Tag Archive for ‘Obama’
America. In the face of our common dangers, in this winter of our hardship, let us remember these timeless words. With hope and virtue, let us brave once more the icy currents, and endure what storms may come. Let it be said by our children’s children that when we were tested we refused to let this journey end, that we did not turn back nor did we falter; and with eyes fixed on the horizon and God’s grace upon us, we carried forth that great gift of freedom and delivered it safely to future generations.
Bayard Rustin is most closely identified as the master strategist behind the successful 1963 March on Washington. A consummate behind-the-scenes civil and human rights campaigner, Mr. Rustin labored in the trenches, took part in marches, sit-ins and demonstrations and initially guided Rev. Martin Luther King’s first steps as the civil rights and political leader that he was to become.
Just as the United States was readying itself to celebrate the Rev. Martin Luther King’s birthday and Barack Hussein Obama’s ascendance to the Presidency, VISA, the credit card company jumped on the bandwagon without missing a beat. With a full-page ad in Sunday’s NY Times Magazine, it introduced the “exclusive VISA Black Card.”
Since that faithful day in 1955 when he stepped forward to speak on behalf of the clergy and lead the bus boycott in Montgomery, Alabama, Martin Luther King never ceased to inspire the struggle for civil and human rights in the United States and the rest of the world. He made many speeches in the 13 years that followed his arrival on the political scene, the most famous and remembered being “I have a dream,” the speech he made in August 1963 in Washington before what was then the largest crowd that had assembled to advocate for civil rights and equality for all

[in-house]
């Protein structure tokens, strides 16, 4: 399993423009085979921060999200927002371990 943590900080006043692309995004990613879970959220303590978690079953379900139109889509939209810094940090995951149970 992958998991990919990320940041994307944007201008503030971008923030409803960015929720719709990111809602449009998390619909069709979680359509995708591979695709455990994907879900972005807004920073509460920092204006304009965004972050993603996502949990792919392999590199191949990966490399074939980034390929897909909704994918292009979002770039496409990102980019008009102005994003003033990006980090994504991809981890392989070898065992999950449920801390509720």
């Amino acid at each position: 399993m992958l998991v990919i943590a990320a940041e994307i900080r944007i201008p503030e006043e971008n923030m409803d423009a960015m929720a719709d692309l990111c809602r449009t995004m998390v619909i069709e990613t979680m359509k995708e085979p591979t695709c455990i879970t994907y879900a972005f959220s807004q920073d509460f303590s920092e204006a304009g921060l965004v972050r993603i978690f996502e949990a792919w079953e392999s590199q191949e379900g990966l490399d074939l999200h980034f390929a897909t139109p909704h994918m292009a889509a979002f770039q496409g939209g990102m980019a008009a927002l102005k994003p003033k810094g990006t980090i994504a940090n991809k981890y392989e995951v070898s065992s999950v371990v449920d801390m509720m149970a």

Homeland Security Secretary Michael Chertoff dispatched a letter to President René Préval of Haiti telling him that after carefully considering his request for the granting of Temporary Protected Status (TPS) for Haitians living under the color of law in the United States, he would deny it. Chertoff signed the letter on December 19, but the letter was not sent to Haiti until 11 days later on December 30, according to reliable sources.
The most memorable sentence in Barack Obama’s speech on election night in Chicago is the following: “Our climb will be steep.” Then, it appeared that in deference to the Reverend Martin Luther King and all the civil rights leaders who preceded him and made possible his victory at the polls, Obama meant to say that though he’s reached the mountaintop there were still miles to go before we all rose to the top.
Gaspard will be the President’s liaison to the constituency that elected him (unions, grassroots organizations, citizens groups, etc), and his eyes and ears with respect to everyone out there who expects their needs, wants and expectations to be met.
S.M. Sangmpam captures the sentiments I expressed long ago about Barack Obama, the young man with the strange first, middle and last name who defied stereotypes to rise above the fray and pull millions behind his bid for the presidency of the United States. This article is an important reminder that there’s been a constant effort to pigeonhole the new President.
The Daily News broke the story that Patrick Gaspard will take over the White House political office that really got a bad name when Karl Rove presided over its operations. Times have indeed changed in America.
The road ahead will be long. Our climb will be steep. We may not get there in one year or even one term, but America – I have never been more hopeful than I am tonight that we will get there. I promise you – we as a people will get there.